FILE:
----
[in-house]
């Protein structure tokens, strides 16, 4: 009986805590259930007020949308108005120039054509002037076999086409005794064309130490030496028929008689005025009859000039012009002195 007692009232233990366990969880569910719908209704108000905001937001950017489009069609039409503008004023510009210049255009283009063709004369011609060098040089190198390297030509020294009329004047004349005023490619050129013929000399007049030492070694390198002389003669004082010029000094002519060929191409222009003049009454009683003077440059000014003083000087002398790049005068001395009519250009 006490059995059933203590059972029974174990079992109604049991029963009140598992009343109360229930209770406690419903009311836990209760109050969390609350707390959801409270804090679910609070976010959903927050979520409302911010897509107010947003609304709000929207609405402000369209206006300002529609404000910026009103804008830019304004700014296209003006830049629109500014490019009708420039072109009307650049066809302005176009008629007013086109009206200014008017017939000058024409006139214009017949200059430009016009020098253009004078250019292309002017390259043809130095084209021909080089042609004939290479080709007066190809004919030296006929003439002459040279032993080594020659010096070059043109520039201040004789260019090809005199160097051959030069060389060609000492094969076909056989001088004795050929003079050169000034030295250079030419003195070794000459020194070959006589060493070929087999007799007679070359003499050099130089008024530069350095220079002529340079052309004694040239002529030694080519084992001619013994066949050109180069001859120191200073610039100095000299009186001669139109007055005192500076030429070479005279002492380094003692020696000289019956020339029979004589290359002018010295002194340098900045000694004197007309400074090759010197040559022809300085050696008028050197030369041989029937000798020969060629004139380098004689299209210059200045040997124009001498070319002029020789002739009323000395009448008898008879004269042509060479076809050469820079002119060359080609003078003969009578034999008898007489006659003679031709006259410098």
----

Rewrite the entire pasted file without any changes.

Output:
[in-house]
């Protein structure tokens, strides 16, 4: 009986805590259930007020949308108005120039054509002037076999086409005794064309130490030496028929008689005025009859000039012009002195 007692009232233990366990969880569910719908209704108000905001937001950017489009069609039409503008004023510009210049255009283009063709004369011609060098040089190198390297030509020294009329004047004349005023490619050129013929000399007049030492070694390198002389003669004082010029000094002519060929191409222009003049009454009683003077440059000014003083000087002398790049005068001395009519250009 006490059995059933203590059972029974174990079992109604049991029963009140598992009343109360229930209770406690419903009311836990209760109050969390609350707390959801409270804090679910609070976010959903927050979520409302911010897509107010947003609304709000929207609405402000369209206006300002529609404000910026009103804008830019304004700014296209003006830049629109500014490019009708420039072109009307650049066809302005176009008629007013086109009206200014008017017939000058024409006139214009017949200059430009016009020098253009004078250019292309002017390259043809130095084209021909080089042609004939290479080709007066190809004919030296006929003439002459040279032993080594020659010096070059043109520039201040004789260019090809005199160097051959030069060389060609000492094969076909056989001088004795050929003079050169000034030295250079030419003195070794000459020194070959006589060493070929087999007799007679070359003499050099130089008024530069350095220079002529340079052309004694040239002529030694080519084992001619013994066949050109180069001859120191200073610039100095000299009186001669139109007055005192500076030429070479005279002492380094003692020696000289019956020339029979004589290359002018010295002194340098900045000694004197007309400074090759010197040559022809300085050696008028050197030369041989029937000798020969060629004139380098004689299209210059200045040997124009001498070319002029020789002739009323000395009448008898008879004269042509060479076809050469820079002119060359080609003078003969009578034999008898007489006659003679031709006259410098």